Motivation is so very individual, so it’s impossible for me to say with certainty. But what I will say is that historically a lot of famous creative people are quite depressive, most of my favorite writers killed themselves and the same goes for a lot of painters I admire. It’s a very big stereotype and generalization, but generally speaking many famous creators and icons felt intense waves of melancholy. Some may argue that you need to feel that much to create exceptionally beautiful work, but I obviously don’t condone killing yourself. There is a balance; you have to feel things more than the average person to create something that can then trigger emotion in the viewer. If you are a creator who wishes to inspire the people who see your art, yes, then you should probably feel ten times what other people feel. So in that sense you should embrace the melancholy, to help produce work that can deeply move people. But I’m always on the fence; I get that as an artist you have to feel intensely, not always good things. But I also know that many of the artists and writers I love ended up killing themselves, and I would of course never promote or support that.


Rune, Claesson & Koivisto



Who are you and what do you do?

I am an architect and designer running our own studio Claesson Koivisto Rune Architects together with Mårten Claesson and Eero Koivisto.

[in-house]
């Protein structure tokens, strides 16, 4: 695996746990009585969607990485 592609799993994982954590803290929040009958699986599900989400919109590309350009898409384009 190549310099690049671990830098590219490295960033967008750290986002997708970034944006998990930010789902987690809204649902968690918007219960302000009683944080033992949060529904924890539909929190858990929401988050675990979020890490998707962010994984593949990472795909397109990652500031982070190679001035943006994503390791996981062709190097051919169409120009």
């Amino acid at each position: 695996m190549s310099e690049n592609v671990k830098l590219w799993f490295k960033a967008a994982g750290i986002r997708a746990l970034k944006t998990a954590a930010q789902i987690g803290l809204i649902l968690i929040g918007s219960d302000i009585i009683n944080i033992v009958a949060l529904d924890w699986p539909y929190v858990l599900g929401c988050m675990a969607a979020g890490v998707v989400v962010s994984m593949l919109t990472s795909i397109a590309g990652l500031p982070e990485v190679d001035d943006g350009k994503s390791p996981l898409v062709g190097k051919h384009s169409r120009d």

What are your thoughts on melancholy?

For me melancholia is a peaceful state of mind. I often listen to music with a blue note tone when I am alone and it gives me both the energy and strength I need.

What does it do to you, what happens when you feel down or blue?

It is helpful to reflect my thoughts and balance my normal optimistic state of mind.

In what way has melancholy inspired or affected your work?

I think all states of mind is helpful when being creative, and melancholy is one of these. It does not survive by itself as it needs both neutral and positive states of mind to balance. Many great ideas derive from the transition between melancholy and optimism.

What place would you say that melancholy has in your country?

It is a natural existence in Sweden and we do not think it is negative.

Do you think creativity would be better if people accepted that they feel blue from time to time?

I think when you are working with very personal feelings and thoughts you need to give all feelings place in creativity. This is of course most visible in poetry, music and film, but are present also in architecture. It deserves the same status as other states of mind.



Who are you and what do you do?

I am an architect and a product designer.

What are your thoughts on melancholy?

Melancholy to me is an emotion related to introspection. A fundamental emotion. But not the only one.

What does it do to you, what happens when you feel down or blue?

Melancholy can be a pleasant downer. But only for a certain time. Like with a cold bath the reward comes when you get out of it.

In what way has melancholy inspired or affected your work?

Melancholy to me is a kind of backward force. It gives me a sense of direction of where I want to go, which fundamentally is forward. Melancholy can trigger the lust to work for the satisfaction of accomplishment.